By Eric Whitley-Food manufacturing is one of the most regulated industries in the United States and worldwide. The ultimate reason for all this regulatory oversight is obvious: to prevent the contamination of food.
Sound, world-class maintenance measures are required to ensure the highest standards of food safety. Maintenance comes in both reactive and proactive forms. The focus must be on the latter however, since reacting to a maintenance issue in a food production facility could mean contamination has already occurred. This article will provide a brief insight into how predictive maintenance is changing the face of food manufacturing.
Predictive maintenance fundamentals
Predictive maintenance is a proactive approach to maintenance management, and as its name suggests, the aim is to help predict when maintenance should be performed. It is a data-driven form of maintenance designed to analyze the current condition of equipment and machinery in order to plan for needed interventions.
Predictive maintenance achieves this by using predictive analytics that estimate potential (future) failure points. The goal is to then schedule corrective maintenance prior to the probability of these failure points occurring. Maintenance can thus be scheduled in advance, and when it is most convenient and cost-effective to do so. Other aspects of this maintenance include condition monitoring, asset health evaluation, and prognostics.
There are multiple benefits to predictive maintenance, including:
- Enabling early fault detection, i.e. halting impending failures
- Reduced risk of disruptions to production and downtime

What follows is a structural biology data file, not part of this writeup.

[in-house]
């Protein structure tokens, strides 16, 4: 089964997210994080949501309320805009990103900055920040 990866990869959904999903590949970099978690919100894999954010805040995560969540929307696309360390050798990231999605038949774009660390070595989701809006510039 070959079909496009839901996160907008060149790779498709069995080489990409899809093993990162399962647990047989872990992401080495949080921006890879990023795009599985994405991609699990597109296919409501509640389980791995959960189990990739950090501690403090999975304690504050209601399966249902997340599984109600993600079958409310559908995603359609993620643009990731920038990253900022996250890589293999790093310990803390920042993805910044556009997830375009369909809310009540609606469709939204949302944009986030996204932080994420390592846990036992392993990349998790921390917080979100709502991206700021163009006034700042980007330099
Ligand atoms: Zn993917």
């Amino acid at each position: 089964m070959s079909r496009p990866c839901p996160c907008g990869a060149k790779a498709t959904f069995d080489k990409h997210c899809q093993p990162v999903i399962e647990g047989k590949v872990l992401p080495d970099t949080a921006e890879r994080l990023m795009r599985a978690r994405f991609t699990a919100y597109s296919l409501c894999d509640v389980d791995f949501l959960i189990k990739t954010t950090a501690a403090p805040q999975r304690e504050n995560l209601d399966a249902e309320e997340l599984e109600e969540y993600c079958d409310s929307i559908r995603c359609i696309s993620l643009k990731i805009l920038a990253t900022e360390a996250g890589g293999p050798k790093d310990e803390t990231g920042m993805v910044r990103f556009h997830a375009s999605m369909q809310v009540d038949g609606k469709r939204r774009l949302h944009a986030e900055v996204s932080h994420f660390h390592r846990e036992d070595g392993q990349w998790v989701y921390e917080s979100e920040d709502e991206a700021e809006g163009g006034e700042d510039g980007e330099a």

- Improved performance of production-related assets
- Optimizing the lifespan of machinery and equipment
- Overall savings in production costs due to greater asset efficiencies
More cost-efficient maintenance costs are a further benefit. It has been estimated that predictive maintenance can reduce the mean time to repair (MTTR) by 60%.
Predictive maintenance technology
Predictive maintenance is centered around equipment that must constantly monitor, record, and analyze equipment, known as condition monitoring. Smart technology is at the core of much of this predictive technology, including the Industrial Internet of Things (IIoT), artificial intelligence (AI), and machine learning. An IIoT platform can be connected to a host of wireless sensors and probes that monitor everything in food processing operations – from temperature and conductivity to vibration and pressure levels.
These technologies allow monitoring systems to be interconnected and action data in tandem with each other. So, for example, an AI-driven sensor in a filter system can collaborate in real-time with other sensors, so that production-wide data analysis and aggregations can be done on a continuous basis.